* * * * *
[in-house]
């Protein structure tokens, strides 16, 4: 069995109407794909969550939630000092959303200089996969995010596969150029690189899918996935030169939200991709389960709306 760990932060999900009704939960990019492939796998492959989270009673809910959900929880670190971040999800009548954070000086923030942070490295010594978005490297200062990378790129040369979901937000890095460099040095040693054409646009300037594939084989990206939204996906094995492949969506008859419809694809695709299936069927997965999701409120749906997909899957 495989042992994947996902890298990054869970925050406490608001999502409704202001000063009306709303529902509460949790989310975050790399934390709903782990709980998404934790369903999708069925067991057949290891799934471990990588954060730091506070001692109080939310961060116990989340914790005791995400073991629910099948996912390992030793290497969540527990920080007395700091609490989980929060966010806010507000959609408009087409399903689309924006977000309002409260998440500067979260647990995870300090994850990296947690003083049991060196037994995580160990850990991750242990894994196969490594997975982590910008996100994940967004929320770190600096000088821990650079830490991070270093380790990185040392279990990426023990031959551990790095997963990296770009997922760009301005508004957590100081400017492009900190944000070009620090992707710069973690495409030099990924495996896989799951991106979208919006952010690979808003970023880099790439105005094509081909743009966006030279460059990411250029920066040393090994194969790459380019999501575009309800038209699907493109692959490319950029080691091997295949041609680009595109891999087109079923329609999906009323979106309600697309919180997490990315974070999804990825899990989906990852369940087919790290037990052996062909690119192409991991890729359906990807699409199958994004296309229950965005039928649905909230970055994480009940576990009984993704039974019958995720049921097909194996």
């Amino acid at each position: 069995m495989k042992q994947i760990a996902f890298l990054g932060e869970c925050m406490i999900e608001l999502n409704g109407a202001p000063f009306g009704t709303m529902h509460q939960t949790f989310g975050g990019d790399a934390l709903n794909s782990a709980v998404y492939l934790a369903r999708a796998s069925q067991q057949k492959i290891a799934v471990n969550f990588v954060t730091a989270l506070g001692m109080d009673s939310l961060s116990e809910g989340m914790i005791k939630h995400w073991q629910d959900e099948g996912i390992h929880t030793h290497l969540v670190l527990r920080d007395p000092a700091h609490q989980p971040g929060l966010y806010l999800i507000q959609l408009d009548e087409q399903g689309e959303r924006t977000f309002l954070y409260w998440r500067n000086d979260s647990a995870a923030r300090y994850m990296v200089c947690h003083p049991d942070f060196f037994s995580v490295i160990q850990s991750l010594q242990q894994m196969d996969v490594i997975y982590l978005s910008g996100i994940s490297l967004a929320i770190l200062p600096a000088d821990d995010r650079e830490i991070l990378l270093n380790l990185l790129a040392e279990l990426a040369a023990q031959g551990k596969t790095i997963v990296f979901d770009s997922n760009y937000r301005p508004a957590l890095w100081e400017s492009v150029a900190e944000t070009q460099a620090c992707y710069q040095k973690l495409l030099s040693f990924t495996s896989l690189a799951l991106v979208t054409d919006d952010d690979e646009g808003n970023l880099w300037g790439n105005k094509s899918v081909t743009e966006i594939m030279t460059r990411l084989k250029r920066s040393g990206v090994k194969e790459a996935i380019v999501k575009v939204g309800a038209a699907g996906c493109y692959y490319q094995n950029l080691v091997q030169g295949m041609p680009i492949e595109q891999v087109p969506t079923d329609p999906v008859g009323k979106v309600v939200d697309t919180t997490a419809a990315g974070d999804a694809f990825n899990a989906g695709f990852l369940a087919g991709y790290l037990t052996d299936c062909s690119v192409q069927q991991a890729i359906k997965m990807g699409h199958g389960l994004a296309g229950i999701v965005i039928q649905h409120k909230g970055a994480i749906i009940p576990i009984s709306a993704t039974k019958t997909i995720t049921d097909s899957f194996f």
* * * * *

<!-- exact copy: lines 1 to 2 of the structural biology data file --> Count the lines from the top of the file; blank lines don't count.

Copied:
[in-house]
């Protein structure tokens, strides 16, 4: 069995109407794909969550939630000092959303200089996969995010596969150029690189899918996935030169939200991709389960709306 760990932060999900009704939960990019492939796998492959989270009673809910959900929880670190971040999800009548954070000086923030942070490295010594978005490297200062990378790129040369979901937000890095460099040095040693054409646009300037594939084989990206939204996906094995492949969506008859419809694809695709299936069927997965999701409120749906997909899957 495989042992994947996902890298990054869970925050406490608001999502409704202001000063009306709303529902509460949790989310975050790399934390709903782990709980998404934790369903999708069925067991057949290891799934471990990588954060730091506070001692109080939310961060116990989340914790005791995400073991629910099948996912390992030793290497969540527990920080007395700091609490989980929060966010806010507000959609408009087409399903689309924006977000309002409260998440500067979260647990995870300090994850990296947690003083049991060196037994995580160990850990991750242990894994196969490594997975982590910008996100994940967004929320770190600096000088821990650079830490991070270093380790990185040392279990990426023990031959551990790095997963990296770009997922760009301005508004957590100081400017492009900190944000070009620090992707710069973690495409030099990924495996896989799951991106979208919006952010690979808003970023880099790439105005094509081909743009966006030279460059990411250029920066040393090994194969790459380019999501575009309800038209699907493109692959490319950029080691091997295949041609680009595109891999087109079923329609999906009323979106309600697309919180997490990315974070999804990825899990989906990852369940087919790290037990052996062909690119192409991991890729359906990807699409199958994004296309229950965005039928649905909230970055994480009940576990009984993704039974019958995720049921097909194996």